Nicholas Ribic

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Nicholas Nikola Ribic (born 1974), is a former resident of Edmonton, Alberta, was arrested on February 20, 1999 in Mainz, Germany and then charged as a terrorist as part of the Bosnian-Serb army that captured United Nations peacekeepers and used them as human shields against NATO air strikes in 1995. Ribic, of Serbian ancestry, left his home in Canada to travel to Bosnia and Herzegovina where he joined the Bosnian-Serb army at the height of the war.

Ribic was charged under a section of Canada's Criminal Code on jurisdiction that had never been used before that allows Canada to claim jurisdiction over kidnapping and hostage-taking offences of or by a Canadian committed outside the country. This law was enacted specifically to deal with terrorists.

Ribic's hostage was a fellow Canadian, Capt. Patrick Rechner, working in Bosnia as an unarmed U.N. military observer. The May 1995 worldwide television and newspapers coverage showed the shocking photo of a distraught Capt. Rechner chained to a lightning rod at an ammunition bunker in the Bosnian city of Pale. Ribic was in the uniform of a Bosnian Serb soldier, wielding an AK47 rifle, in the company of other Serb soldiers. Held for 24 days, the photo of Capt. Rechner became a symbol of the United Nations incapacity to deal with Serb military aggression.[citation needed]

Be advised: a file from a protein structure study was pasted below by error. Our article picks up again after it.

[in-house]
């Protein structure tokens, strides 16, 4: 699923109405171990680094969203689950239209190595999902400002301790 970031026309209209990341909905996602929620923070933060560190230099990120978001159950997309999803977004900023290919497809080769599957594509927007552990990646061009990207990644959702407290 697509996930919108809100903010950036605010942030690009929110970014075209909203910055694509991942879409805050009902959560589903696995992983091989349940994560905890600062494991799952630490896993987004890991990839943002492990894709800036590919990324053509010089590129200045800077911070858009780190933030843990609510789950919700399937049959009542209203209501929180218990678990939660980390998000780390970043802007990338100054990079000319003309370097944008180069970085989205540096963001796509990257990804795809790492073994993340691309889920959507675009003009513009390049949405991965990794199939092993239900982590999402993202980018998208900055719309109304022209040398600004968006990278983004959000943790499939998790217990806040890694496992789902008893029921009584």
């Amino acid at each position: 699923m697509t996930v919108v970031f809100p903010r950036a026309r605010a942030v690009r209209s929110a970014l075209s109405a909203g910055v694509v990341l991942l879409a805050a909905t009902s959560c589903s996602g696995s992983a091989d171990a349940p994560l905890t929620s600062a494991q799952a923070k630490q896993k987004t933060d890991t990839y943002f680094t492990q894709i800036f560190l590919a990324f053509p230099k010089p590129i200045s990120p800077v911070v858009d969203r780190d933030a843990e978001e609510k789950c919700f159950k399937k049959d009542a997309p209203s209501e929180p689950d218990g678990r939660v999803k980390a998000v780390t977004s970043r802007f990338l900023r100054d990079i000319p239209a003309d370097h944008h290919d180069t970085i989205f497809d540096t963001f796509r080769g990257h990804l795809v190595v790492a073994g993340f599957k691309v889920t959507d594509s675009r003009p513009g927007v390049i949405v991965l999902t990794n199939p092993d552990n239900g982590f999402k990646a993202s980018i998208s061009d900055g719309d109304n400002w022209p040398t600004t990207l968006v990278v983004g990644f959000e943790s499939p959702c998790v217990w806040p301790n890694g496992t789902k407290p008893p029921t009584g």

2002 trial

Ribic's trial began in Ottawa, Ontario on October 8, 2002. An audio recording was entered into evidence that revealed Nicholas Ribic on the phone to UN headquarters in Sarajevo, warning that if any more bombs fell on Serb positions, the observers would be the first to die. In his testimony, Capt. Rechner stated that Nicholas Ribic was part of almost every crucial stage of his captivity, including making him a human shield by chaining him to the lightning rod.

A mistrial was declared on 20 January, 2003, over "issues of national security" involving "two witnesses, a document and a video".[1]

2005 trial

He was later tried in 2005 for hostage taking and threatening death. He was defended this time by D'Arcy DePoe who called it "one of the most unusual criminal trials in Canadian history" as it was the first time a Canadian had been tried in this way. "While this is an unusual form of trespass, it is submitted that NATO dropping 2,000-pound bombs on this property was clearly a trespass". This time, there was no mistrial declared and Ribic was convicted.[2] Two witnesses from the Canadian Forces, known only as Witness A and Witness B, were only allowed to testify by transcript during Ribic's 2005 trial. D'Arcy objeced to this.[3]

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